Council leader must now examine his conscience

People fly into the air as a vehicle drives into a group of protesters demonstrating against a white nationalist rally in Charlottesville, Virginia, last weekend

ZELLA COMPTON: How much? For four pasties! You must be kidding

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And about time, too. But what on earth took them so long?

The Liberal Democrats, stung by former chief executive Lord Rennard’s refusal to apologise to female activists who claim he touched them inappropriately, have finally acted on MP Mike Hancock.

The party – the party nationally note, not Portsmouth Lib Dems – has now suspended his membership.

Mr Hancock stood down from the parliamentary whip seven months ago after the alleged victim of his sexual assault launched legal action against him.

But the veteran city councillor and Portsmouth South MP has been allowed to continue as a Lib Dem councillor for Fratton and carry on as the cabinet member for planning, regeneration and economic development.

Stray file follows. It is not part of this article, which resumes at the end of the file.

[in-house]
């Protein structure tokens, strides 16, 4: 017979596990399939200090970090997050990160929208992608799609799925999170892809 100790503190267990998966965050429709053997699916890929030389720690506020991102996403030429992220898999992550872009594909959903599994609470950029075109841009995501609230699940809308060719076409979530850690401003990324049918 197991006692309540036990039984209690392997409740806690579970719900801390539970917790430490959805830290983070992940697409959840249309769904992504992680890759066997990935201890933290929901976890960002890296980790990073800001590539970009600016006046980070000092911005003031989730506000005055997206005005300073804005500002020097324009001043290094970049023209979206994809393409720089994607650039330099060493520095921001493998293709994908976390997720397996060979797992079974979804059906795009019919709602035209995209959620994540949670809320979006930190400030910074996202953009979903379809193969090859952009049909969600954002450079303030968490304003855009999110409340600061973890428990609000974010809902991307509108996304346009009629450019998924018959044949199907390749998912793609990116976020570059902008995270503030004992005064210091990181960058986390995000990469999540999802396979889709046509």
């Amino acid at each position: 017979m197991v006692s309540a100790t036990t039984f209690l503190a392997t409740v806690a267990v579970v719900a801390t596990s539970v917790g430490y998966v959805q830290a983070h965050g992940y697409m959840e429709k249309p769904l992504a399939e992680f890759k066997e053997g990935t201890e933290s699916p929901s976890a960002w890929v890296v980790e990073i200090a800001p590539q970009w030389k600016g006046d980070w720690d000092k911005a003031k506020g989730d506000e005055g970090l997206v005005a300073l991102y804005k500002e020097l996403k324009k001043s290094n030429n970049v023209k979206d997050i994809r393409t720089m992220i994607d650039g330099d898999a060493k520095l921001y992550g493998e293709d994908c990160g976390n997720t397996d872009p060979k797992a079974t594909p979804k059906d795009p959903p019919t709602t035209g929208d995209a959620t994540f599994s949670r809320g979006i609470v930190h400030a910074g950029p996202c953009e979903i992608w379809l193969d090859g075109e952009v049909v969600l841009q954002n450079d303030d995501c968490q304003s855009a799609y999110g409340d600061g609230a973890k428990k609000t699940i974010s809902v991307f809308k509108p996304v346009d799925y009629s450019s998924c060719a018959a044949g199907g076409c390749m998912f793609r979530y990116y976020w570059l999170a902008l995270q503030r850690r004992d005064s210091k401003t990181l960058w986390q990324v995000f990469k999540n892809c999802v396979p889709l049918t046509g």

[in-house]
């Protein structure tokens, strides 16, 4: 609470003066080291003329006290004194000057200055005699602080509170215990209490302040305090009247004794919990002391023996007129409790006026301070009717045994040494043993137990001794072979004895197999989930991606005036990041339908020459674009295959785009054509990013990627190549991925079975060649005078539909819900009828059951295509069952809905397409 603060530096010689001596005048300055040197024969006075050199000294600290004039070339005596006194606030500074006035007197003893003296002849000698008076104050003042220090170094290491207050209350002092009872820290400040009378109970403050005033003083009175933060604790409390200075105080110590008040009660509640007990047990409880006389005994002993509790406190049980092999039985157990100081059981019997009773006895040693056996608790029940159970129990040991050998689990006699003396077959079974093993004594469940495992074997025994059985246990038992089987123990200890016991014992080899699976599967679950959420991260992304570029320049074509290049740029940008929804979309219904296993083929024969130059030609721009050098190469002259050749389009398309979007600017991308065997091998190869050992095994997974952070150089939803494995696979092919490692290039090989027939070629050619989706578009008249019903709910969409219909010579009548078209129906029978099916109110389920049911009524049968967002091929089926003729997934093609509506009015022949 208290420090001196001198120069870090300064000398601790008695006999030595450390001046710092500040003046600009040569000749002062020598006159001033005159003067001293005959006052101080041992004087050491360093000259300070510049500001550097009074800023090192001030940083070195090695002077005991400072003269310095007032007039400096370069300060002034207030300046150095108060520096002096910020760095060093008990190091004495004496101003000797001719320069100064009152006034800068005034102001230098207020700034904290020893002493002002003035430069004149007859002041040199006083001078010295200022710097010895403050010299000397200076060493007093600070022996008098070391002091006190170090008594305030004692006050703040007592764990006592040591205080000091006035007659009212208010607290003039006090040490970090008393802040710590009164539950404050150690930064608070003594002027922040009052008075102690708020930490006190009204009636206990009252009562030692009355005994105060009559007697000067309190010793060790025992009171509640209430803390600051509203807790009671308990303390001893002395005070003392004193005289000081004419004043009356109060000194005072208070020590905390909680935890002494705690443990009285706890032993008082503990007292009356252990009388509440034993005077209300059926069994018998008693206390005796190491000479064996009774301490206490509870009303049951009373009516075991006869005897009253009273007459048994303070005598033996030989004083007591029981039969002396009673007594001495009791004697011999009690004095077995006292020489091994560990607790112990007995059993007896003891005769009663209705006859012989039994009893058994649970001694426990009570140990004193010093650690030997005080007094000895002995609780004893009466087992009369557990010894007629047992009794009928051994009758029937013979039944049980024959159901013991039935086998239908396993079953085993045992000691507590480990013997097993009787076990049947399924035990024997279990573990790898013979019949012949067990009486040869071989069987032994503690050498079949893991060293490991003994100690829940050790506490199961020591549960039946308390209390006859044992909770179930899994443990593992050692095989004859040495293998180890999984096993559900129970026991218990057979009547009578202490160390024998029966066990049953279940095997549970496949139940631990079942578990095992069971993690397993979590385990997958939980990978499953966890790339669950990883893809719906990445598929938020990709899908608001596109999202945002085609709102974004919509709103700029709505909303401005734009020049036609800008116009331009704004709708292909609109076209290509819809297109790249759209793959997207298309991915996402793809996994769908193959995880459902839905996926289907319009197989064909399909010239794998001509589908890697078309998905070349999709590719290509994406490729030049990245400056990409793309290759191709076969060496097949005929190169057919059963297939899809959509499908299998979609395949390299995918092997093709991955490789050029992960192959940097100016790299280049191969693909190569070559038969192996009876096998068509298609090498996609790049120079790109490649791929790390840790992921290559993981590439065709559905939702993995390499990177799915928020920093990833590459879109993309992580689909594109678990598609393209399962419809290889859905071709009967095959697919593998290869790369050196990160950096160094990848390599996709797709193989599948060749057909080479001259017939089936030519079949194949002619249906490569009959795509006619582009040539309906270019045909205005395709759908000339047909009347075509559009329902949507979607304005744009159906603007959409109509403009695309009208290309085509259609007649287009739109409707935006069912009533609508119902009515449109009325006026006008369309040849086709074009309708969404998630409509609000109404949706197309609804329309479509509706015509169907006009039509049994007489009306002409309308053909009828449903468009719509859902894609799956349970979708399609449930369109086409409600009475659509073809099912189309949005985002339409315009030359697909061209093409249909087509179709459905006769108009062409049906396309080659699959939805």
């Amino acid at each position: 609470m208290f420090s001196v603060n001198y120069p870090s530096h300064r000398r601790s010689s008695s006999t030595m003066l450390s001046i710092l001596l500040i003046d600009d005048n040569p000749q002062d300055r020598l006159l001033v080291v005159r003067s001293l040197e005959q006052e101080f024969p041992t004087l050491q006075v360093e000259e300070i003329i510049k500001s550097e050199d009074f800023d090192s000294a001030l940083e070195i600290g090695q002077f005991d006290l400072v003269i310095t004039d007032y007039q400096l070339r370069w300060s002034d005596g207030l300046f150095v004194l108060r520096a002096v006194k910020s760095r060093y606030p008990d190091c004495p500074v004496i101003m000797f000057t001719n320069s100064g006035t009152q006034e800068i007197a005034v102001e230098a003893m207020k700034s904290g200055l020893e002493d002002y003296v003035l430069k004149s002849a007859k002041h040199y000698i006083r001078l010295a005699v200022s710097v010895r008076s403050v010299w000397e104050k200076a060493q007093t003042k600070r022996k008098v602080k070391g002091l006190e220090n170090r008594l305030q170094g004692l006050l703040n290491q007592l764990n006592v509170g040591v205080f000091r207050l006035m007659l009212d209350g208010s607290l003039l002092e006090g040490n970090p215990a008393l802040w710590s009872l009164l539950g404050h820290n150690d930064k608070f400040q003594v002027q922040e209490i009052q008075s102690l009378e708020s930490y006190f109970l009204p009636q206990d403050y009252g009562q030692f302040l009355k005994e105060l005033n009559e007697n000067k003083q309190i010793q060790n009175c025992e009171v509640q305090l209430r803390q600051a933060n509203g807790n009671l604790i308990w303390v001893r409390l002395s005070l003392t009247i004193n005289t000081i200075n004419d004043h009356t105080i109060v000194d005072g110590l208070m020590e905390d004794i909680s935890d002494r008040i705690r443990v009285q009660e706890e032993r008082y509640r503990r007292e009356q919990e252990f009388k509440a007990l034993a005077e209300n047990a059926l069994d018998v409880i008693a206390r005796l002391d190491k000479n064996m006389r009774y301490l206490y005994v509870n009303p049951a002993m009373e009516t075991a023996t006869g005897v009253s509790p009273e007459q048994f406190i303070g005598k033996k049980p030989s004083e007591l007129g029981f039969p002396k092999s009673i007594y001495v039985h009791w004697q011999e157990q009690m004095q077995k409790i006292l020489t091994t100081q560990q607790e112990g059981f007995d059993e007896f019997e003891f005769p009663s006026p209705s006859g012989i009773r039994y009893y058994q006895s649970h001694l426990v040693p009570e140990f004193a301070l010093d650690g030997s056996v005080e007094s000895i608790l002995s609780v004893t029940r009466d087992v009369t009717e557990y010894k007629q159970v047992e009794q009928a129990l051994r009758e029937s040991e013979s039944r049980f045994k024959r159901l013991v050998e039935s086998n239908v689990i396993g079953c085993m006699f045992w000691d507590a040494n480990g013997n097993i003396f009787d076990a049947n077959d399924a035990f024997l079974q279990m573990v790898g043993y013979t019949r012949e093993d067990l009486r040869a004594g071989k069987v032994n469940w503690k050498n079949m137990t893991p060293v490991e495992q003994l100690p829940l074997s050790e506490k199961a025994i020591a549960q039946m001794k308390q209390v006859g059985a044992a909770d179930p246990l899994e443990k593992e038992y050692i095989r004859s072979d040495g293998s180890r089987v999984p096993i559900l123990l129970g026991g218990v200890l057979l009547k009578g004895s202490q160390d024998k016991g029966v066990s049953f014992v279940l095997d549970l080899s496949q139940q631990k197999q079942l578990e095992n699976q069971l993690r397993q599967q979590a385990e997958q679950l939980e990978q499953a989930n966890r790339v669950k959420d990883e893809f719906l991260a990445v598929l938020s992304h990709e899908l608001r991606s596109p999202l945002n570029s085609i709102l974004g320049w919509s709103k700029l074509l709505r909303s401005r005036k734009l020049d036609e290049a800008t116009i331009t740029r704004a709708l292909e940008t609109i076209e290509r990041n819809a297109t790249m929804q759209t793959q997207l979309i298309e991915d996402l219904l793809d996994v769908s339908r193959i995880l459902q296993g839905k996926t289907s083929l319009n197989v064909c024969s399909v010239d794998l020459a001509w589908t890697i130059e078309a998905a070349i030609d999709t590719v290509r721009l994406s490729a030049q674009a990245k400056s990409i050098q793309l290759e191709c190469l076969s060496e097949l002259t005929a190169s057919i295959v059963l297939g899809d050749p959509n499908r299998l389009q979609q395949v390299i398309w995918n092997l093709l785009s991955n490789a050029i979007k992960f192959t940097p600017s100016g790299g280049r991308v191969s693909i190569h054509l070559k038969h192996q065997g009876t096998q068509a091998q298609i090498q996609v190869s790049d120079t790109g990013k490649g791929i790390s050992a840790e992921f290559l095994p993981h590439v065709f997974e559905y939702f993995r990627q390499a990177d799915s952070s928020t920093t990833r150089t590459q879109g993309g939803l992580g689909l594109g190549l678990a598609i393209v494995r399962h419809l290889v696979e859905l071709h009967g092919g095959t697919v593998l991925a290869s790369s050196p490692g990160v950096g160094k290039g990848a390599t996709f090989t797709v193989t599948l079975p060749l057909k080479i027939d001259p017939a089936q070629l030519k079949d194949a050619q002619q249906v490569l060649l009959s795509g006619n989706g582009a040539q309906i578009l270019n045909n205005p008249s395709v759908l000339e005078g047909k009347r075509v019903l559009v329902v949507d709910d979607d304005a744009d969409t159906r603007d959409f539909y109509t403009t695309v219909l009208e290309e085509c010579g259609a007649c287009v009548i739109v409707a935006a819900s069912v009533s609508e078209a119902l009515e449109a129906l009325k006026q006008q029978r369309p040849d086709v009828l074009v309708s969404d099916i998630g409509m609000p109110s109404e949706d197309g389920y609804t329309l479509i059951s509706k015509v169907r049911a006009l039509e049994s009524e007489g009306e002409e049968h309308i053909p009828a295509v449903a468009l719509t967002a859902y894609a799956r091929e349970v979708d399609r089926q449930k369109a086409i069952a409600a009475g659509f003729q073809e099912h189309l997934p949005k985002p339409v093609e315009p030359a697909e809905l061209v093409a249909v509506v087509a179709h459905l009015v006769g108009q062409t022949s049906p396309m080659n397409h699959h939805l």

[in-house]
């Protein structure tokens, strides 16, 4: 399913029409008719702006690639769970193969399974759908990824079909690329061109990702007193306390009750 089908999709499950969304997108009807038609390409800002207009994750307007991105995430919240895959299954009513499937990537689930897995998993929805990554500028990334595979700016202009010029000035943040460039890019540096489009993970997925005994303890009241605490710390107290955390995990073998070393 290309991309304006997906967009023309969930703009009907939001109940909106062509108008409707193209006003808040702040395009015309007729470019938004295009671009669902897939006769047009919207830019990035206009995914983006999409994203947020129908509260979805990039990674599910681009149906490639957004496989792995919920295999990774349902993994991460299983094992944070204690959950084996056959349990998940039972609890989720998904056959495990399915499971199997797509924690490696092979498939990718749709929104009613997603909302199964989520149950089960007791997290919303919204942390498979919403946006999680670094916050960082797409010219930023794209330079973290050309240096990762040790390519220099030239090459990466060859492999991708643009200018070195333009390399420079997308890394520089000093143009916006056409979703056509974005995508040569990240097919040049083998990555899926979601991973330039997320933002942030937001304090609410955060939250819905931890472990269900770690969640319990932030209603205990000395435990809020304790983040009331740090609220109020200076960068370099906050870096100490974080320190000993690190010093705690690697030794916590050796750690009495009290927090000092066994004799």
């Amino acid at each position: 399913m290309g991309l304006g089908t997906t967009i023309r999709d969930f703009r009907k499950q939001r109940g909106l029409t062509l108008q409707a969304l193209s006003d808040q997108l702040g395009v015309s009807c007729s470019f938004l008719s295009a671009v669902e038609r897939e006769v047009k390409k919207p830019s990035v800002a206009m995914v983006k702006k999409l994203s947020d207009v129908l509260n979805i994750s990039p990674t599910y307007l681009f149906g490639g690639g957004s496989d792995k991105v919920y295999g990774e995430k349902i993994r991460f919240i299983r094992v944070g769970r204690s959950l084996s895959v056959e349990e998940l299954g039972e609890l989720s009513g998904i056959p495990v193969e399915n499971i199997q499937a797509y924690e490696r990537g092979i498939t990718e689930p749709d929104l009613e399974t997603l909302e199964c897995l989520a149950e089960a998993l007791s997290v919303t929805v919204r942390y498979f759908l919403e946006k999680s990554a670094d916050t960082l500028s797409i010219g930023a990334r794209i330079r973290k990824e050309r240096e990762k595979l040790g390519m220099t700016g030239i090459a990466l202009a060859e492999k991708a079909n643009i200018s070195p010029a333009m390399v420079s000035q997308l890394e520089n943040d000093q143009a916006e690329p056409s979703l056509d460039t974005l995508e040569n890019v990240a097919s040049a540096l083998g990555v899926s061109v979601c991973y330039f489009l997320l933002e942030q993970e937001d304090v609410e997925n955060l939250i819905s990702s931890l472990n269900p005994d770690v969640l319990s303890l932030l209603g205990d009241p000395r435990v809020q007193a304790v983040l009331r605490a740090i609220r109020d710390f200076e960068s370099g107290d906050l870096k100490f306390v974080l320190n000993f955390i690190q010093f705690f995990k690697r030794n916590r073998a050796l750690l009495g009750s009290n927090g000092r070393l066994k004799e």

He denies the allegations and insists he will vigorously defend himself in court.

But had allegations of this nature been made in any other walk of life, either in the public or private sector, the accused would have been ordered to take gardening leave until he was either found innocent or guilty.

That Mr Hancock has been permitted to continue in a leading role on the authority is outrageous.

But why has this happened?

We suspect we should look no further than the man hand-picked by Mr Hancock many years ago to become his natural successor on the council and, many surmised, to fight his Portsmouth South seat when he retired – Gerald Vernon-Jackson.

As the Lib Dem leader of Portsmouth City Council, one word from him would have saved the council months of embarrassment over the Hancock affair whatever its outcome.

Within minutes of Mr Hancock’s suspension being announced there were calls for Cllr Vernon-Jackson’s part in all this to be examined.

And the normally loquacious council leader had very little to say at the most important moment in his leadership.

We too think he should take a hard look at his decision to stand by his man.